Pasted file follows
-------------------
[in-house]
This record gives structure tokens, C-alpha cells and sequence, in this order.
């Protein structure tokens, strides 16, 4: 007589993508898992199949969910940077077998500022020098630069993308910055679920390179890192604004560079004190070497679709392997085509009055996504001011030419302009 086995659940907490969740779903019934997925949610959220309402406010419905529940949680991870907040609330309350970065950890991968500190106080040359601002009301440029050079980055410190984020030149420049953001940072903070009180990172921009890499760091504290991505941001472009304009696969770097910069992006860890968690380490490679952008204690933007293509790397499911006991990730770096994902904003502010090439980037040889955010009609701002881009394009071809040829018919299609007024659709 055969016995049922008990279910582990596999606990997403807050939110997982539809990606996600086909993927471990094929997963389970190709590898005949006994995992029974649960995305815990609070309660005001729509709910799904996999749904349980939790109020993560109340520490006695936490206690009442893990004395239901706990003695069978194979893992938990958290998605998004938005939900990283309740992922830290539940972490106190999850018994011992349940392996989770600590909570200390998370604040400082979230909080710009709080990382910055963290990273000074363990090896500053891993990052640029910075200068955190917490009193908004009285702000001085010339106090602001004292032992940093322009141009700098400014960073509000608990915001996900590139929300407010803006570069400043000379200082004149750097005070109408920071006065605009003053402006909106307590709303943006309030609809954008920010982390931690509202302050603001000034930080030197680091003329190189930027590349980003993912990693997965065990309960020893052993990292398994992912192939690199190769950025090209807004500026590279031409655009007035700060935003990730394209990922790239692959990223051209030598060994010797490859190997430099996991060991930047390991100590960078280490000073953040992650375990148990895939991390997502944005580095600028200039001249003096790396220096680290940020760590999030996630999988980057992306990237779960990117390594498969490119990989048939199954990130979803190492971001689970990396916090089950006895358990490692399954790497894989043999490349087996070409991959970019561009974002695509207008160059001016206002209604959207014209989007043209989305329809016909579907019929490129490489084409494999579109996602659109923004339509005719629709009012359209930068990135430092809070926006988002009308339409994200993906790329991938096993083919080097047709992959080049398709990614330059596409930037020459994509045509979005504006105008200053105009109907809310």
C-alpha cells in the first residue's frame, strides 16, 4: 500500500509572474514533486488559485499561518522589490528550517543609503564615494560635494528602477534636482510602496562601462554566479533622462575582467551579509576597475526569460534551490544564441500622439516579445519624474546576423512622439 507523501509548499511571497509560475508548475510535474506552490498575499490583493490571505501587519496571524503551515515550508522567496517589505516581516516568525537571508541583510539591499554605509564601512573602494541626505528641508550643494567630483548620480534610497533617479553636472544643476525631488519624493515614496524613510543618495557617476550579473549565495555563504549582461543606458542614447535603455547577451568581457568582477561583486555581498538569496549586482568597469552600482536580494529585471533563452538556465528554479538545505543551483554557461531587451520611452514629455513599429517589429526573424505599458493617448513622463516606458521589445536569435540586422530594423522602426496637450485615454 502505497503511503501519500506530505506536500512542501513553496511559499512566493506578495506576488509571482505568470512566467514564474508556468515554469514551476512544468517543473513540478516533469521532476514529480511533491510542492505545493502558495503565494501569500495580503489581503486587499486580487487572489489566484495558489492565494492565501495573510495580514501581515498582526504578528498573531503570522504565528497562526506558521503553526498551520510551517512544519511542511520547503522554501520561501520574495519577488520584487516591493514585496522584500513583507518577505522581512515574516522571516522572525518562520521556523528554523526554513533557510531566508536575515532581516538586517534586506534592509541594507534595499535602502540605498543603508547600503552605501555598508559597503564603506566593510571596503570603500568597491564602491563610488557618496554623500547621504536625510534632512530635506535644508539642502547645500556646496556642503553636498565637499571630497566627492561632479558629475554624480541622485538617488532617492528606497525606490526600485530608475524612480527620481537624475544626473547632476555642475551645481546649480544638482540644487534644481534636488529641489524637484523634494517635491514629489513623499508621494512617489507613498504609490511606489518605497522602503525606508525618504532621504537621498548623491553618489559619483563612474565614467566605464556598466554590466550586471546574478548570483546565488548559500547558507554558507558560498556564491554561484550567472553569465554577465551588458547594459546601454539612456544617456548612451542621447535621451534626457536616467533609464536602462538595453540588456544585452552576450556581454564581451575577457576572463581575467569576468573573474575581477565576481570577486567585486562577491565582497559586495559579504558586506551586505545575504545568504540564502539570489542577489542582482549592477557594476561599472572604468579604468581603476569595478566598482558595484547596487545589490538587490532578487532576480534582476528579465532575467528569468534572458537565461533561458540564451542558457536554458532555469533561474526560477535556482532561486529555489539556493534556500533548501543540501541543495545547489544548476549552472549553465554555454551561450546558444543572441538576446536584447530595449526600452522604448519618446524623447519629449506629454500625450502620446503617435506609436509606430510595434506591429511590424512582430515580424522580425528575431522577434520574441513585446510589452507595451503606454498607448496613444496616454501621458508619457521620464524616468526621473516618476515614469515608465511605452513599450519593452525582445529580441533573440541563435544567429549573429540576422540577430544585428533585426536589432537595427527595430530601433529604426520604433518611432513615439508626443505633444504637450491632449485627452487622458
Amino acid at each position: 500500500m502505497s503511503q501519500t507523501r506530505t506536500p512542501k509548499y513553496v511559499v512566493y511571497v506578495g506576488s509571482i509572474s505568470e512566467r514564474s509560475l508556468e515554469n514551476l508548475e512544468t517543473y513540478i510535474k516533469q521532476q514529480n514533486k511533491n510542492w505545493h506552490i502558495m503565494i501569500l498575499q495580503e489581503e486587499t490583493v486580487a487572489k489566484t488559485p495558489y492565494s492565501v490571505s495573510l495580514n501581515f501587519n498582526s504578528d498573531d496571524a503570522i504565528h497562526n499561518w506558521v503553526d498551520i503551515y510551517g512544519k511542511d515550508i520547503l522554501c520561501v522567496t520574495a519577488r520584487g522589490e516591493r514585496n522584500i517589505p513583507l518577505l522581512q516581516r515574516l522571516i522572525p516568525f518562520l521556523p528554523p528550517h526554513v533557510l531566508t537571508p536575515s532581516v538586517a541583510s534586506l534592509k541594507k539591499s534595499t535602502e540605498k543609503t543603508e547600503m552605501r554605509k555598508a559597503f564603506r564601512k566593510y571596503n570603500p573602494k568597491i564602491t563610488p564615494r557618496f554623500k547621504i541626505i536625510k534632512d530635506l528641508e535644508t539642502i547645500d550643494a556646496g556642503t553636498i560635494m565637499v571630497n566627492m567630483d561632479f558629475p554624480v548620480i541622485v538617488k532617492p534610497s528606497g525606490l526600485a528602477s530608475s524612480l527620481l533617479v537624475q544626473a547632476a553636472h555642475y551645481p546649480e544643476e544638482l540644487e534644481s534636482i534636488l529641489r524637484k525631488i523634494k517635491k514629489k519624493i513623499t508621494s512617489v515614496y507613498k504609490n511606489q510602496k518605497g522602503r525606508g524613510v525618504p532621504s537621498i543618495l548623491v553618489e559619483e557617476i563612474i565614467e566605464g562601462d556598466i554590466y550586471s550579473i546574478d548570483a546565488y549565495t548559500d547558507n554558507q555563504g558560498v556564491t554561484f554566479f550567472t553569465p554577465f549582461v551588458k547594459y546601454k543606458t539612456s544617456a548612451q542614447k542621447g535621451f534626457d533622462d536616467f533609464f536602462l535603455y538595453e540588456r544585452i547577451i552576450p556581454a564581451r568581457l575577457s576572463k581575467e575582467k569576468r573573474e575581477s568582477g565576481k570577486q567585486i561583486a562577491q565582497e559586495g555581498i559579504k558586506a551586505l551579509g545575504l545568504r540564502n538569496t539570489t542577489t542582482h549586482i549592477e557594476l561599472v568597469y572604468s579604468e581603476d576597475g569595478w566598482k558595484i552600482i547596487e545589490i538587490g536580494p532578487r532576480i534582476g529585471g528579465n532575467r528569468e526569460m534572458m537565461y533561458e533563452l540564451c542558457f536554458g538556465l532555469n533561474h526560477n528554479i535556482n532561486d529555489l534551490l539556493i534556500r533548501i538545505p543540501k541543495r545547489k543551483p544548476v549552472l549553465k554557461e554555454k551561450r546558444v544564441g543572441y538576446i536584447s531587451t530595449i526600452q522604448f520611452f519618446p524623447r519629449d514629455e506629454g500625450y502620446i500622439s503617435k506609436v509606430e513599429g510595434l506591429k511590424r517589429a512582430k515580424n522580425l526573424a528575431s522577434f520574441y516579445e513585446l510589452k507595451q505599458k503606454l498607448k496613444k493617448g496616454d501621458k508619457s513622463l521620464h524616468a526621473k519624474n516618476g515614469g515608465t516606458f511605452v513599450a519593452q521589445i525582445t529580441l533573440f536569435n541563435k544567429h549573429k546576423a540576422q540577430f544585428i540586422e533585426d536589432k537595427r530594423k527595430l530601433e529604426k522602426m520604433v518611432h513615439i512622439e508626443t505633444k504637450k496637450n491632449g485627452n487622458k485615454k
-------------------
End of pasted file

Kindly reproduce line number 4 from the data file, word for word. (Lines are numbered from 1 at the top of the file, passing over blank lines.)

C-alpha cells in the first residue's frame, strides 16, 4: 500500500509572474514533486488559485499561518522589490528550517543609503564615494560635494528602477534636482510602496562601462554566479533622462575582467551579509576597475526569460534551490544564441500622439516579445519624474546576423512622439 507523501509548499511571497509560475508548475510535474506552490498575499490583493490571505501587519496571524503551515515550508522567496517589505516581516516568525537571508541583510539591499554605509564601512573602494541626505528641508550643494567630483548620480534610497533617479553636472544643476525631488519624493515614496524613510543618495557617476550579473549565495555563504549582461543606458542614447535603455547577451568581457568582477561583486555581498538569496549586482568597469552600482536580494529585471533563452538556465528554479538545505543551483554557461531587451520611452514629455513599429517589429526573424505599458493617448513622463516606458521589445536569435540586422530594423522602426496637450485615454 502505497503511503501519500506530505506536500512542501513553496511559499512566493506578495506576488509571482505568470512566467514564474508556468515554469514551476512544468517543473513540478516533469521532476514529480511533491510542492505545493502558495503565494501569500495580503489581503486587499486580487487572489489566484495558489492565494492565501495573510495580514501581515498582526504578528498573531503570522504565528497562526506558521503553526498551520510551517512544519511542511520547503522554501520561501520574495519577488520584487516591493514585496522584500513583507518577505522581512515574516522571516522572525518562520521556523528554523526554513533557510531566508536575515532581516538586517534586506534592509541594507534595499535602502540605498543603508547600503552605501555598508559597503564603506566593510571596503570603500568597491564602491563610488557618496554623500547621504536625510534632512530635506535644508539642502547645500556646496556642503553636498565637499571630497566627492561632479558629475554624480541622485538617488532617492528606497525606490526600485530608475524612480527620481537624475544626473547632476555642475551645481546649480544638482540644487534644481534636488529641489524637484523634494517635491514629489513623499508621494512617489507613498504609490511606489518605497522602503525606508525618504532621504537621498548623491553618489559619483563612474565614467566605464556598466554590466550586471546574478548570483546565488548559500547558507554558507558560498556564491554561484550567472553569465554577465551588458547594459546601454539612456544617456548612451542621447535621451534626457536616467533609464536602462538595453540588456544585452552576450556581454564581451575577457576572463581575467569576468573573474575581477565576481570577486567585486562577491565582497559586495559579504558586506551586505545575504545568504540564502539570489542577489542582482549592477557594476561599472572604468579604468581603476569595478566598482558595484547596487545589490538587490532578487532576480534582476528579465532575467528569468534572458537565461533561458540564451542558457536554458532555469533561474526560477535556482532561486529555489539556493534556500533548501543540501541543495545547489544548476549552472549553465554555454551561450546558444543572441538576446536584447530595449526600452522604448519618446524623447519629449506629454500625450502620446503617435506609436509606430510595434506591429511590424512582430515580424522580425528575431522577434520574441513585446510589452507595451503606454498607448496613444496616454501621458508619457521620464524616468526621473516618476515614469515608465511605452513599450519593452525582445529580441533573440541563435544567429549573429540576422540577430544585428533585426536589432537595427527595430530601433529604426520604433518611432513615439508626443505633444504637450491632449485627452487622458